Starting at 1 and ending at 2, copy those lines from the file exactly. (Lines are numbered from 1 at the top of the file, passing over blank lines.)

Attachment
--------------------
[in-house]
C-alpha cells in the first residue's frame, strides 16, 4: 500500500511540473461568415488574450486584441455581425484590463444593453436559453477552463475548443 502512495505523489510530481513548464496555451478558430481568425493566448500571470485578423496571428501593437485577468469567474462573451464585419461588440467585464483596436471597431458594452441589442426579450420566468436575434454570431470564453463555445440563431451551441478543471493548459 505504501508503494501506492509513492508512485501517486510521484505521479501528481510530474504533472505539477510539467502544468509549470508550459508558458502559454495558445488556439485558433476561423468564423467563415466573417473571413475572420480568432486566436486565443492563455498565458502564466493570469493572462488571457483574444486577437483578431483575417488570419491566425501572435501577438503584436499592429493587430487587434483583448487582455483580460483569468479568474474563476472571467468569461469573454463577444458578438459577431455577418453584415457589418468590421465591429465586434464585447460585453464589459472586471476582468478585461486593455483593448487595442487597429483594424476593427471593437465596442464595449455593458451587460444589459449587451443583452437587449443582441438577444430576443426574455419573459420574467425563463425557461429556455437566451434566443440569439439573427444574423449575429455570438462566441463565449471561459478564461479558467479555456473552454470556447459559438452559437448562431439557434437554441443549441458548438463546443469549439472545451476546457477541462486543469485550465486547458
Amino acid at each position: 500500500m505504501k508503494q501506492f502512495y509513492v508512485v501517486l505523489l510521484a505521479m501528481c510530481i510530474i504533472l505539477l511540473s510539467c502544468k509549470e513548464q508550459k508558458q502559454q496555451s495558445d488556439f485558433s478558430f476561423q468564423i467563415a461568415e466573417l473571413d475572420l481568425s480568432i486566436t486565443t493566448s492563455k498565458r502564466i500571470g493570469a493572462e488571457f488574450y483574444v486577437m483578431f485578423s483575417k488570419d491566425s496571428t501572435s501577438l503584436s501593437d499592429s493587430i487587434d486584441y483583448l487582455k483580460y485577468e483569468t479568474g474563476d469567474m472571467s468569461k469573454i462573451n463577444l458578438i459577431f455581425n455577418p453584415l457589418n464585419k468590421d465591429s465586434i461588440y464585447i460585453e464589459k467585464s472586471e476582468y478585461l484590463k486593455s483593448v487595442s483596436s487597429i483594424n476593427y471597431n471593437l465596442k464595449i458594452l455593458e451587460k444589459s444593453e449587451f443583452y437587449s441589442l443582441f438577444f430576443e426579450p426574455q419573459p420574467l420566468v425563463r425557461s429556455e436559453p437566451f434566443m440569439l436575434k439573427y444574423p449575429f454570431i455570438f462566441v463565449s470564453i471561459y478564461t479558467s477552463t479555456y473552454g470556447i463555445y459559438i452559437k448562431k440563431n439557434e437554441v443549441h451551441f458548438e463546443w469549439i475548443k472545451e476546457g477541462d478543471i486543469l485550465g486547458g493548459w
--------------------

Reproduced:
[in-house]
C-alpha cells in the first residue's frame, strides 16, 4: 500500500511540473461568415488574450486584441455581425484590463444593453436559453477552463475548443 502512495505523489510530481513548464496555451478558430481568425493566448500571470485578423496571428501593437485577468469567474462573451464585419461588440467585464483596436471597431458594452441589442426579450420566468436575434454570431470564453463555445440563431451551441478543471493548459 505504501508503494501506492509513492508512485501517486510521484505521479501528481510530474504533472505539477510539467502544468509549470508550459508558458502559454495558445488556439485558433476561423468564423467563415466573417473571413475572420480568432486566436486565443492563455498565458502564466493570469493572462488571457483574444486577437483578431483575417488570419491566425501572435501577438503584436499592429493587430487587434483583448487582455483580460483569468479568474474563476472571467468569461469573454463577444458578438459577431455577418453584415457589418468590421465591429465586434464585447460585453464589459472586471476582468478585461486593455483593448487595442487597429483594424476593427471593437465596442464595449455593458451587460444589459449587451443583452437587449443582441438577444430576443426574455419573459420574467425563463425557461429556455437566451434566443440569439439573427444574423449575429455570438462566441463565449471561459478564461479558467479555456473552454470556447459559438452559437448562431439557434437554441443549441458548438463546443469549439472545451476546457477541462486543469485550465486547458